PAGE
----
Sunday, June 27, 2004


Now out on DVD:

(Dir. David Koepp, 2004)

Johnny Depp plays a tortured suspense novelist named Mort Rainey (credit there for having a protagonist named Mort) accused of plagiarism in this adaptation of a Stephen King short story. 

A strange hillbilly character (John Turturro) shows up at Depp's door claiming that Mort stole his story and threatens Mort's and his love one's lives if he doesn't change the ending and give him proper credit. Mort (sorry I just love typing that name) is tortured because his wife of 10 years (Maria Bello) left him for a straight laced never smiling Timothy Hutton who himself played a tortured writer in King's THE DARK HALF but I digress.

So Mort's dog is found dead and he goes to the local police who of course are ineffective and he wanders around his cabin in the woods overreacting and over-acting to every startling sound. I'm not going to give anything away but the resolution of this is so contrived and ridiculous that it brought back memories of IDENTITY or as I like to call it, A NIGHT AT THE RED HERRING MOTEL.

It's getting harder and harder to accept movie premises in which any given character may be a figment of someone's imagination and that certain incidents may never have occured at all. "The ending is the most important part" Mort says at one point and he's he right - it surely was important to me when this piece of derivative doggerel was going to end.

Special Features: Commentary by Director Koepp, trailers, deleted scenes, a few featurettes, and storyboards.

(Dir. Terry Zwigoff, 2003)

Director Zwigoff and star Billy Bob Thornton are slumming it here, but, oh, what a glorious slum it is. 

Thornton plays a boozing foul-mouthed department store Santa who with his little person partner in crime (Tony Cox) have a consistent seasonal scam going in which they break into the safes of the stores that employ them. When Thornton befriends a chubby brain-dead rich kid (Brett Kelly out credited as "The Kid") who believes he's the real Kris Kringle, our perpetually pissed-off title character finds that his heart grows a half a size bigger.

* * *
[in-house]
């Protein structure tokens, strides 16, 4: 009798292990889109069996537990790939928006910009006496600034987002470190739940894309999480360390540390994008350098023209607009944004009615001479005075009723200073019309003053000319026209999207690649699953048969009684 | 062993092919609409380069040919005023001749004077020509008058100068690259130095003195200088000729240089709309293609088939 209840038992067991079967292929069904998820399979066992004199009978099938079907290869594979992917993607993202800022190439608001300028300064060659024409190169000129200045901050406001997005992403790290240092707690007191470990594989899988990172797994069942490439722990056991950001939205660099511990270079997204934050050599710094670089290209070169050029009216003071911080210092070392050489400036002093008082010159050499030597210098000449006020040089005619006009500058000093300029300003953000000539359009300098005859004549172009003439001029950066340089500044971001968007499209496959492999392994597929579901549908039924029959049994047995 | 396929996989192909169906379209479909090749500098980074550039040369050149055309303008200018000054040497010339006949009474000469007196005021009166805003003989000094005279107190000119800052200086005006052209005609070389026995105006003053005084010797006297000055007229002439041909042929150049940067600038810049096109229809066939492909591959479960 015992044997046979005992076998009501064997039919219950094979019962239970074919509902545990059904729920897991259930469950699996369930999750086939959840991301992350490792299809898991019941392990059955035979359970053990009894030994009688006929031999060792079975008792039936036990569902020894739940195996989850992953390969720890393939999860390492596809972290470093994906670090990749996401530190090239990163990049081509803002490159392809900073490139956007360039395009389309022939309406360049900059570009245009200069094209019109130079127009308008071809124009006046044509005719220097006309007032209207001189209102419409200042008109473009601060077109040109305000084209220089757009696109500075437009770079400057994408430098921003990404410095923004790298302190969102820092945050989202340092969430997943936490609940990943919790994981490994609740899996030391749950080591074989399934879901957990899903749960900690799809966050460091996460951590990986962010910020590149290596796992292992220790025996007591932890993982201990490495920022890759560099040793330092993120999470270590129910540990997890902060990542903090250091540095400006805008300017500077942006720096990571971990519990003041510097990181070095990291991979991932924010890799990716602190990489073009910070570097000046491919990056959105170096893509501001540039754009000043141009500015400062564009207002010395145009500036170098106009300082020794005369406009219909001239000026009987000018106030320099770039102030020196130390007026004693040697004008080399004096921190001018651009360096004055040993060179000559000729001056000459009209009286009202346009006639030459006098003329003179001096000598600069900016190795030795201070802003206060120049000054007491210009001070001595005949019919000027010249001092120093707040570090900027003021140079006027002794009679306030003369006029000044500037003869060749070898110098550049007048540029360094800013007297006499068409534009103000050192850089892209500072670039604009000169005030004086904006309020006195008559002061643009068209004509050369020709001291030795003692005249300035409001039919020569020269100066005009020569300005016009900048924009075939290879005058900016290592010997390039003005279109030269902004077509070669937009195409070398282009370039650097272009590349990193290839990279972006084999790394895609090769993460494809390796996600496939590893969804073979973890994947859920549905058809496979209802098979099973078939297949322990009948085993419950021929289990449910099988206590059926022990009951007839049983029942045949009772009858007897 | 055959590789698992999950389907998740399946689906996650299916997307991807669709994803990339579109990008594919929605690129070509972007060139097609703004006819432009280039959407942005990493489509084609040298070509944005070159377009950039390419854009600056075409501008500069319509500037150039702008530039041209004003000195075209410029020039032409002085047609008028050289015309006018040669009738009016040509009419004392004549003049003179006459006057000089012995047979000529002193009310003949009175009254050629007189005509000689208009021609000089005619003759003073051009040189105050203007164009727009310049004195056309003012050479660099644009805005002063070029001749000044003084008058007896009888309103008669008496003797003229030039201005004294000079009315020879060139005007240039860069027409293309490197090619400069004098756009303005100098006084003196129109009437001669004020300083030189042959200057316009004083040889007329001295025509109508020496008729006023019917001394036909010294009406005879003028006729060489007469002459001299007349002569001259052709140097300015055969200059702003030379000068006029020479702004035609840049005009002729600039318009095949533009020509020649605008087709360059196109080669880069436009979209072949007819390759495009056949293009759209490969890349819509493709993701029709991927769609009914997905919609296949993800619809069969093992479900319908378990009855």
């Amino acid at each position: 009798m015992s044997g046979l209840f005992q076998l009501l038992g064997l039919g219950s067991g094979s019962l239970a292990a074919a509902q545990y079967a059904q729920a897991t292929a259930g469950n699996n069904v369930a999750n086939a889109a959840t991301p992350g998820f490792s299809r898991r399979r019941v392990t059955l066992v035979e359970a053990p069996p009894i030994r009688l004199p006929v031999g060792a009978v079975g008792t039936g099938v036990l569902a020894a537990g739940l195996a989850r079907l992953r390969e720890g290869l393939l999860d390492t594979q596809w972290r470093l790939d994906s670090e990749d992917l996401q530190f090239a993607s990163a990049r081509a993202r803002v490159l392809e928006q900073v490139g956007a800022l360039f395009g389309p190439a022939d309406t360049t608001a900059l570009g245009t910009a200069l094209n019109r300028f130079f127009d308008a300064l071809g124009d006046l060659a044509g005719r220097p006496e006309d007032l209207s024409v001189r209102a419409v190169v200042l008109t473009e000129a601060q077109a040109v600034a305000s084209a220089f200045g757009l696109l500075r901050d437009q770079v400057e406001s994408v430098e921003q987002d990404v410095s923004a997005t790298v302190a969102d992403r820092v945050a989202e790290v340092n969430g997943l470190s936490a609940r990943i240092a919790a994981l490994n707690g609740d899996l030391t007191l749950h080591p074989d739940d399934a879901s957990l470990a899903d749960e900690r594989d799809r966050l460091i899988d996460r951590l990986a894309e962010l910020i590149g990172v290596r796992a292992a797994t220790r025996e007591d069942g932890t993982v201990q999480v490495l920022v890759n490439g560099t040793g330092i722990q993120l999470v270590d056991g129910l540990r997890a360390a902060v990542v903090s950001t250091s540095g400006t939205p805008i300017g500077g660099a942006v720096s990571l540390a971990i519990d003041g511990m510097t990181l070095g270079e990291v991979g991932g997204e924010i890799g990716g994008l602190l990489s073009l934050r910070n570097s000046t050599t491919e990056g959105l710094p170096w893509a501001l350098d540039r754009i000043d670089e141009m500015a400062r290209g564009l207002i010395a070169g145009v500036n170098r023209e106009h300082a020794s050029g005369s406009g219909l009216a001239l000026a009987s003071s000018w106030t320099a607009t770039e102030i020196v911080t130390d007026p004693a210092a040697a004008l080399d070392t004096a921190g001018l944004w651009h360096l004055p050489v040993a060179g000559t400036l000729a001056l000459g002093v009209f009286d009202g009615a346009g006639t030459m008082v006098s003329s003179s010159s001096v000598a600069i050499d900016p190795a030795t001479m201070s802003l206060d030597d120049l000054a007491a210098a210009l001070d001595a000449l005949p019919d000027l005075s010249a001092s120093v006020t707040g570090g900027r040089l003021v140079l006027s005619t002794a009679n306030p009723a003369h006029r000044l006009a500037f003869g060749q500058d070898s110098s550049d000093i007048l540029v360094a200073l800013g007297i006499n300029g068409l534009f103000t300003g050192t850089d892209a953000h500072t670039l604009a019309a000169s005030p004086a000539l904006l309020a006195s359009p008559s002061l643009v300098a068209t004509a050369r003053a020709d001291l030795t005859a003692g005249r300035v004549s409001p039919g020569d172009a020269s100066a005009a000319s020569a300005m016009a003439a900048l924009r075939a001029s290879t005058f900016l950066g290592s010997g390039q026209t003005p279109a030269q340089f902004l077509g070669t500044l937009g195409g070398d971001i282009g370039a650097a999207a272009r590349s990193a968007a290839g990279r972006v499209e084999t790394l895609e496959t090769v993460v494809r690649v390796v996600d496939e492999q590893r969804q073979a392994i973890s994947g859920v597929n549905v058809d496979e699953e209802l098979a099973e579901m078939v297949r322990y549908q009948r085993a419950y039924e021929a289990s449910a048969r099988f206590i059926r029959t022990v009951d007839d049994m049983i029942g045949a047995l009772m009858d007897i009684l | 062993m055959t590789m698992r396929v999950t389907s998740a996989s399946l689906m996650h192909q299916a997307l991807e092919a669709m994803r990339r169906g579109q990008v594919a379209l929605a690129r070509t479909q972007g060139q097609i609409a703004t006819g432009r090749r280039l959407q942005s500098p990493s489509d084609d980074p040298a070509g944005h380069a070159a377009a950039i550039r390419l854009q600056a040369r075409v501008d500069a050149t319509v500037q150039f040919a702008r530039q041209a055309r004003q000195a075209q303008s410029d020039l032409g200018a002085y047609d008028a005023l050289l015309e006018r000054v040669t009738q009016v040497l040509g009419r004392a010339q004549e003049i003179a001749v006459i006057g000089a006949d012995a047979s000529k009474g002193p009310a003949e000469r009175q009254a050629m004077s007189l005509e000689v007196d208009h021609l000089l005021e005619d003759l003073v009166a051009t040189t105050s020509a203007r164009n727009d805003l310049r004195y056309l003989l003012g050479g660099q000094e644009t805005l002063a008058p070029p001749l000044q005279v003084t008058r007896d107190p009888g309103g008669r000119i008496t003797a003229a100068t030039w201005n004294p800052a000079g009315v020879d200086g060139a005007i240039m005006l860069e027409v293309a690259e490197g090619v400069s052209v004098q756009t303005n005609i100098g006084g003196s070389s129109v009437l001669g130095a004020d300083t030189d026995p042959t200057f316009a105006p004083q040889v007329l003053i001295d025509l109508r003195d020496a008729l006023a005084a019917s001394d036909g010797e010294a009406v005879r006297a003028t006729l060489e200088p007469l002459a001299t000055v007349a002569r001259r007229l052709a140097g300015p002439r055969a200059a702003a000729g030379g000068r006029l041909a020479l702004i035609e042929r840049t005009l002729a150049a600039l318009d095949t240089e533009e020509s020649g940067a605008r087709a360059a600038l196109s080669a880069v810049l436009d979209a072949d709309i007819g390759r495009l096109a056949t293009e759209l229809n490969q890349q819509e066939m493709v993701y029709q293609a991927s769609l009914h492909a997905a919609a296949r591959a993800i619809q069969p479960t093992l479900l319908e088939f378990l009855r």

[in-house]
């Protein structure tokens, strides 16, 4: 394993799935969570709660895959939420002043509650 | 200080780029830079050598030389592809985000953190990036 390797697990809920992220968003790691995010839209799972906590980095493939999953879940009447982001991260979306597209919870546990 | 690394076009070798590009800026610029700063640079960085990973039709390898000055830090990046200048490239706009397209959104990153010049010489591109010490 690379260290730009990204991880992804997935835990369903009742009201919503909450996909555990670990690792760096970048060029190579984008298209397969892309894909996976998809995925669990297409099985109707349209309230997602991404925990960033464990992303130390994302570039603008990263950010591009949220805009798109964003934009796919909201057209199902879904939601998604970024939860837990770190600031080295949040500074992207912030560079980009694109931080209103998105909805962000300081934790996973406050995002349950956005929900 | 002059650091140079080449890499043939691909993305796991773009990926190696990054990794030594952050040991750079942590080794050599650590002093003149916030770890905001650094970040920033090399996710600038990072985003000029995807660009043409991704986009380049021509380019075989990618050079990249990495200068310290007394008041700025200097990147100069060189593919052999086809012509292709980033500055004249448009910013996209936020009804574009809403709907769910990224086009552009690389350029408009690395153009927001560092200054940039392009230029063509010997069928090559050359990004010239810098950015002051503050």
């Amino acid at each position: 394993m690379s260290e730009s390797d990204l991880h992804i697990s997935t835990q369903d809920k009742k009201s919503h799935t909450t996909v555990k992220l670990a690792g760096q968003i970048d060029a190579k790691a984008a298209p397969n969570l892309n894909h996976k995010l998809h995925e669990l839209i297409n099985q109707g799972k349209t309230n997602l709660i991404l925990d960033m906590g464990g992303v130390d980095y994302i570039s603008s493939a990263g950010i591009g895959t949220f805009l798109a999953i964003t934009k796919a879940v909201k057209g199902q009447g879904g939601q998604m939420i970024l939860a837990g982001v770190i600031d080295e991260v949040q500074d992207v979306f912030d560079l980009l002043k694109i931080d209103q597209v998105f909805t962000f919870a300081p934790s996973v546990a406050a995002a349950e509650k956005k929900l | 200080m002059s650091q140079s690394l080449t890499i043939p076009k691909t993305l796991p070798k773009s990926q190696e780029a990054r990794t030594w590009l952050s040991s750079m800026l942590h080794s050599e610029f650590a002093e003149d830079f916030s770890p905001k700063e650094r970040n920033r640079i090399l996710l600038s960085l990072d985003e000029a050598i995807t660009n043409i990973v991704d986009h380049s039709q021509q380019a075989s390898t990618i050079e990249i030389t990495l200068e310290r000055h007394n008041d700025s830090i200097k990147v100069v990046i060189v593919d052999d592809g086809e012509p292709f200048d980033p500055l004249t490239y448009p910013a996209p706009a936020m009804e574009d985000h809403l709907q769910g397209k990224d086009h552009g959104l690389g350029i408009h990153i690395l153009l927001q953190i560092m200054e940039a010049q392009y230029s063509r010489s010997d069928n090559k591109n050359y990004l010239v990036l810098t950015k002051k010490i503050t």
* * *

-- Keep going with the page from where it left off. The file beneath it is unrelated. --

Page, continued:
John Ritter, Bernie Mac, Lauren Graham, and an un-credited Cloris Leachman provide ample comic support, in this funny film that shows that Twigoff's  first foray into more commercial territory has just as much edge as his earlier artsier efforts (CRUMB, GHOST WORLD). No doubt the Coen brothers, who executive produced and reportedly did some script doctoring, helped with that transition.

BAD SANTA is good crude stuff that brings to mind other enjoyable lowbrow fare like SHAKES THE CLOWN and RUTHLESS PEOPLE. It's a future cult movie if there ever was one.

The bonus material on the DVD is basic but welcome: a behind-the-scenes feature, deleted & alternate scenes, and outtakes. An "Unrated Edition" is also available.

(Dir. Peter Segel, 2003)

Adam Sandler and Drew Barrymore try to work their WEDDING SINGER-style magic in this tropical romantic comedy about a guy having to re-win the heart of his love every day as her memory is erased every night while she sleeps. It's a convoluted premise with very little imagination and the usual cheap humor (sloppy scatalogical gags, strained physical antics, Rob Schneider, etc.) found in a Sandler flick. It does have some genuine heart to it so there are people who may like it but to most film buff folks it will be erased from memory while they sleep.

Special features: Gag reel, deleted scenes, "Making of" featurette, music videos, and Talkin' Pidgin featurette (whatever that is).

More later...

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